From the comfort of your home or office -meet colleagues around the world!The Library 2.012 conference is a unique chance to participate in a global conversation on the current and future state of libraries. Subject strands include physical and virtual learning spaces, evolving professional roles in today’s world, organizing and creating information, changing delivery methods, user-centered access, and mobile and geo-social information environments.
The main theme of the conference this year was “from margin to mainstream:mobile technologies transforming lives and libraries
I didn’t realise until I got there that I was the only “public” librarian in a sea of academics.
However the delegates were all very interesting and I really enjoyed the sessions. I realised we have so much more in common than most people imagine and we could benefit hugely from closer partnerships.
Tim Coates said ” It is the ability to gather, hold, understand and offer books and other works that gives the library and the librarians in it their distinct role.”
He is just plain wrong!It is our ability to morph
In the words of Charles Darwin“It is not the strongest of the species that survives, nor the most intelligent that survives. It is the one that is the most adaptable to change.”
Over hundreds of years libraries and librarians have had the uncanny ability to diversify and change to meet customers expectations and needs and to adapt and embrace new technologies.
Once we managed clay tablets then chained books we moved on fast to ladies only reading rooms, card catalogues and complex classification schemes. Now our libraries have bright modern interiors, cafes and are alive with technology, ICT classes, children’s rhyme times and youth zones.
Last Friday I spoke at the Festival Politics on the Libraries in the digital Age. There was a very lively discussion and huge interest in the topic from the audience.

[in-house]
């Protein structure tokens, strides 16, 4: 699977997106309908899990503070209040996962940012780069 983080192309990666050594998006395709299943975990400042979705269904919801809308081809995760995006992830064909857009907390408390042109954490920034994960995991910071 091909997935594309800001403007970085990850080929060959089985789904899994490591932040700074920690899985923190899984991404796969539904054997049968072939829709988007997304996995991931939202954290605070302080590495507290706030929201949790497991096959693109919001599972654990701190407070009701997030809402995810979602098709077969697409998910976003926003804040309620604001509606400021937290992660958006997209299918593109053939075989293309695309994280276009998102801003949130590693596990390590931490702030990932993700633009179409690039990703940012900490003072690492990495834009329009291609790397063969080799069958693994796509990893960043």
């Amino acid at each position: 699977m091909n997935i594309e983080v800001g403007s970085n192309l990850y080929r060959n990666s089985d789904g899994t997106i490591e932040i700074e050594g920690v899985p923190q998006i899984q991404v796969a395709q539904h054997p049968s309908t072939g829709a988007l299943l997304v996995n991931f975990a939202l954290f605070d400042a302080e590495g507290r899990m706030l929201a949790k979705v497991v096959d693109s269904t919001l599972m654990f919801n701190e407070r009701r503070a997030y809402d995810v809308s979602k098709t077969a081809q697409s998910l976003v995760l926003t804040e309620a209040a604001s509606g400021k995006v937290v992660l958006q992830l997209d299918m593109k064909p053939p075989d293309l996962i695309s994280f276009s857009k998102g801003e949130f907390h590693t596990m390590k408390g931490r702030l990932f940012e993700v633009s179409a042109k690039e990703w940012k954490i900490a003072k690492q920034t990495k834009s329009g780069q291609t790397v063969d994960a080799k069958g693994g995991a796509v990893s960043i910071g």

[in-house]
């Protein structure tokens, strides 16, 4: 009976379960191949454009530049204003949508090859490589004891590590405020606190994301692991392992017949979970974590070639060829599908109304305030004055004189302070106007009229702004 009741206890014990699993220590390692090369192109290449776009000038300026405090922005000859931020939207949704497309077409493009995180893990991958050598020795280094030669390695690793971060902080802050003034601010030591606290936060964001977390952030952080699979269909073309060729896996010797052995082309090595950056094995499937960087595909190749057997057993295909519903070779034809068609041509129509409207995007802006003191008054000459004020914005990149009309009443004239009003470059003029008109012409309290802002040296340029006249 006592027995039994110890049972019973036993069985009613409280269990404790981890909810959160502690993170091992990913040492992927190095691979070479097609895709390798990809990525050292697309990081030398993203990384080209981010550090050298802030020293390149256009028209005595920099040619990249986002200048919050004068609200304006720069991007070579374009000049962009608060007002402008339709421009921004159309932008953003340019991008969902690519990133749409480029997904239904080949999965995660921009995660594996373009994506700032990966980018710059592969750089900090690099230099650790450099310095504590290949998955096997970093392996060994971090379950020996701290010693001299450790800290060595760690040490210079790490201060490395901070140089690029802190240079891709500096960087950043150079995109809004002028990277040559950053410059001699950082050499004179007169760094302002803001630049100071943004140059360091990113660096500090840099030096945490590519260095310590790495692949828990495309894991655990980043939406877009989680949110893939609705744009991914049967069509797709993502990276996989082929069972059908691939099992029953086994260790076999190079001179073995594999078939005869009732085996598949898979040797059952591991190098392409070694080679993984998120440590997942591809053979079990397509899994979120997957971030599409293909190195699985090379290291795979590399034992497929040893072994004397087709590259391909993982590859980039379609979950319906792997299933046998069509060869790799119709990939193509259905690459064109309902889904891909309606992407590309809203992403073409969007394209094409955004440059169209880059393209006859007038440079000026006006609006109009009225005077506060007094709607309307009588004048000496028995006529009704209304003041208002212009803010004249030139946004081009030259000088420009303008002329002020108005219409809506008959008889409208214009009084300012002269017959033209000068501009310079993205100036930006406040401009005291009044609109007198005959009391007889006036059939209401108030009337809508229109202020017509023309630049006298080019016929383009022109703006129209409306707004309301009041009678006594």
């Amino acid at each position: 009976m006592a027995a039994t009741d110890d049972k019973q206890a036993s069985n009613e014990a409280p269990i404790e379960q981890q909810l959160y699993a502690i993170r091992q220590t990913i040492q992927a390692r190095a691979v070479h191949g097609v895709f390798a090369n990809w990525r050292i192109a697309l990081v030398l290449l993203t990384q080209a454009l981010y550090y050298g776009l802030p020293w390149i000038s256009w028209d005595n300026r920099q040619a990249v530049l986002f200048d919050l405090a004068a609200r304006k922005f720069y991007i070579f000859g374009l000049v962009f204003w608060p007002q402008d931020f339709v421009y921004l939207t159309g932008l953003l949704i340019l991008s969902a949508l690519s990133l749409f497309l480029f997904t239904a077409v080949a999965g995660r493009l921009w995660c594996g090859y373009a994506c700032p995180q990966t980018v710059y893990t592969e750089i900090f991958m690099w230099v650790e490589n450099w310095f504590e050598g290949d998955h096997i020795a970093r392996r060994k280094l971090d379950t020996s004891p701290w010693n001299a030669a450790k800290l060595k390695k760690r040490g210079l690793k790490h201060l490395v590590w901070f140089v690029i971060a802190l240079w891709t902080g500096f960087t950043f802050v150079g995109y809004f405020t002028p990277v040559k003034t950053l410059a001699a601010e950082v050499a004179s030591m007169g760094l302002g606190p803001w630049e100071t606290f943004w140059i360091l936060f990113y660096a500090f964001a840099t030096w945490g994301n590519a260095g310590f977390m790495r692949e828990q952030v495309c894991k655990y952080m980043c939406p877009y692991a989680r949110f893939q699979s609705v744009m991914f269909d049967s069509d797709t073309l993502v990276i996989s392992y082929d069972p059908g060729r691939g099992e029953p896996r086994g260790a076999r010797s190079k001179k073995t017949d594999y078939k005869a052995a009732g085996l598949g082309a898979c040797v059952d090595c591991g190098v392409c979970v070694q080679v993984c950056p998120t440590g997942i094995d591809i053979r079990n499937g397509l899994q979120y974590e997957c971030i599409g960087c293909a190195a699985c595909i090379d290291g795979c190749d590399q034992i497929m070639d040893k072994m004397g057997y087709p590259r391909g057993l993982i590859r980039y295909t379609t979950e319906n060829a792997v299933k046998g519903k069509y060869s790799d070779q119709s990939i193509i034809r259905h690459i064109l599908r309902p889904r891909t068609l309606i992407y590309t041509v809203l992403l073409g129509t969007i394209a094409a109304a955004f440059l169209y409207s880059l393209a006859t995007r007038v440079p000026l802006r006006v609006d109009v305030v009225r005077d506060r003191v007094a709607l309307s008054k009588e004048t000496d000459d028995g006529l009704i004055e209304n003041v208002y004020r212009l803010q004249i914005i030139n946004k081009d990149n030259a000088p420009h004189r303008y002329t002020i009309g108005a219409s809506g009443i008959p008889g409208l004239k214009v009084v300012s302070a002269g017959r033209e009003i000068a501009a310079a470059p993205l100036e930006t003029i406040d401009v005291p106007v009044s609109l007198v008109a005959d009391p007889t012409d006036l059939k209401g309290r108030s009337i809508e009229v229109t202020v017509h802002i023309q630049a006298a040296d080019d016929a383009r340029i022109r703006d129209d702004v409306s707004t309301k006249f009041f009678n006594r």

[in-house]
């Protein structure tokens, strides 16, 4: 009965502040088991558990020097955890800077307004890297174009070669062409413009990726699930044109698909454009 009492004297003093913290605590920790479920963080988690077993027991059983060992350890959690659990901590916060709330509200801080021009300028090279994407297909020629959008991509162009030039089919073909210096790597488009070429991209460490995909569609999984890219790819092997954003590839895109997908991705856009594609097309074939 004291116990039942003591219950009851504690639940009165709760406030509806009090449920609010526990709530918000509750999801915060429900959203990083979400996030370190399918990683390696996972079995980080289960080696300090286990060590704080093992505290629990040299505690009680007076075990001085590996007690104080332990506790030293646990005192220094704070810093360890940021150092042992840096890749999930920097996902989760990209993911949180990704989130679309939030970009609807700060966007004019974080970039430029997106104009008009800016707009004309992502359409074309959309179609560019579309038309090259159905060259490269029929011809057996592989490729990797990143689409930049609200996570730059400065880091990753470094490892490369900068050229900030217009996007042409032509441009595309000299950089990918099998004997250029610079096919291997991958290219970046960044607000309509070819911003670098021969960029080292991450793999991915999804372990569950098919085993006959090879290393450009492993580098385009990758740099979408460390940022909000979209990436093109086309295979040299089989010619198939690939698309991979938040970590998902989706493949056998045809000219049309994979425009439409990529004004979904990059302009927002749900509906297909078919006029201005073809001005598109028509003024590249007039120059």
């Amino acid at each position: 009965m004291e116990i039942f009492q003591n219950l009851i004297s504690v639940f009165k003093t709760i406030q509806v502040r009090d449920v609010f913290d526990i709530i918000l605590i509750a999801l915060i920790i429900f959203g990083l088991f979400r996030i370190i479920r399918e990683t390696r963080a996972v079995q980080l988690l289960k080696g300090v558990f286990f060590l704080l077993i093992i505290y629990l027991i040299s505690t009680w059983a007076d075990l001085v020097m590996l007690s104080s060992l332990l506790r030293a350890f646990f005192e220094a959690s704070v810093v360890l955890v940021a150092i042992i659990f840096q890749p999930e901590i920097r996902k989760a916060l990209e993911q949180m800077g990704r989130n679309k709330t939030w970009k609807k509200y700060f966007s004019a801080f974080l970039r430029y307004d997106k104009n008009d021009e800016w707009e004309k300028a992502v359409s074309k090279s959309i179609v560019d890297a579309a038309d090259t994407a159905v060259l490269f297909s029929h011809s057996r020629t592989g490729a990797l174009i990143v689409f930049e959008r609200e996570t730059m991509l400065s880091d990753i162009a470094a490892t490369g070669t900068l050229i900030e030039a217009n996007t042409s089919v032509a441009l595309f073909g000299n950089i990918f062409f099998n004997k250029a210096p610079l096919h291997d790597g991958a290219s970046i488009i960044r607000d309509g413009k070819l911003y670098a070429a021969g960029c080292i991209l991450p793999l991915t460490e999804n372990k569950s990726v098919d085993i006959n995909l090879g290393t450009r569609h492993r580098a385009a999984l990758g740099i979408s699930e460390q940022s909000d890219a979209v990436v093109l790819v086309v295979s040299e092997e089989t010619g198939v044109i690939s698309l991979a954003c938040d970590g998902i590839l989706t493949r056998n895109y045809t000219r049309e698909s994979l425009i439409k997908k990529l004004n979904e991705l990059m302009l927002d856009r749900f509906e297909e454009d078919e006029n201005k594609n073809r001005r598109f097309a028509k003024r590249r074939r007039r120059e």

The event was organised ty the Carnegie Trust who are taking a welcome lead in looking closely at national library strategy and the impact of digital developments.
Max Whitby of Touch Press showed some fabulous work and talked about books as “defining inventions of the civilisation—and how today they are poised for a revolution.”
Touch Press’s aim is to create a new kind of book that makes use of emerging technology to redefine the book, reinvent publishing, and forever transform the act of reading.
Martyn Wade of the National Library of Scotland talked about a National strategy for libraries and said ‘We hold millions of historic documents dating back centuries and it has been frustrating that we have had no ability to save electronic information from just a few years ago. Knowledge about our past is vital in shaping our future and action is needed to stop important electronic information disappearing down this digital black hole.’
So thanks to the CarnegieTrust for raising issues here.
Open data is us! The government’s commitment to open data gives libraries and information services another opportuinty to shine in a new role as the “trusted” channel to a potentially huge information resource for the public.
This is only one of many ways libraries will be “rebranded” as an increasing proportion of our resources and services – and the information in the world that surrounds them – are digital.
What really scares me is the possibility that we miss this potentially major opportunity to capitalise on this as we did with the People’s Network.
With the opening of government agencies’ databanks and the emergence of applications to help present data in a friendly way to the public, libraries must be the vital link to this information for people who don’t have their own access.
The local library has long been an information centre for the community, but those communities are now partly constructed online and through social media, and we must be in the digital world where our customers are
There is a lot of angst around at the moment on whether libraries have a future
or not but I believe many people make the mistake of underestimating us!
Over hundreds of years libraries have had the uncanny ability to diversify and change to meet customers expectations and needs and to adapt and embrace new technologies.
Once we managed clay tablets then chained books we moved on fast to ladies only reading rooms, card catalogues and complex classification schemes. Now our libraries have bright modern interiors, cafes and are alive with technology, ICT classes, children’s rhyme times and youth zones. Look at our portal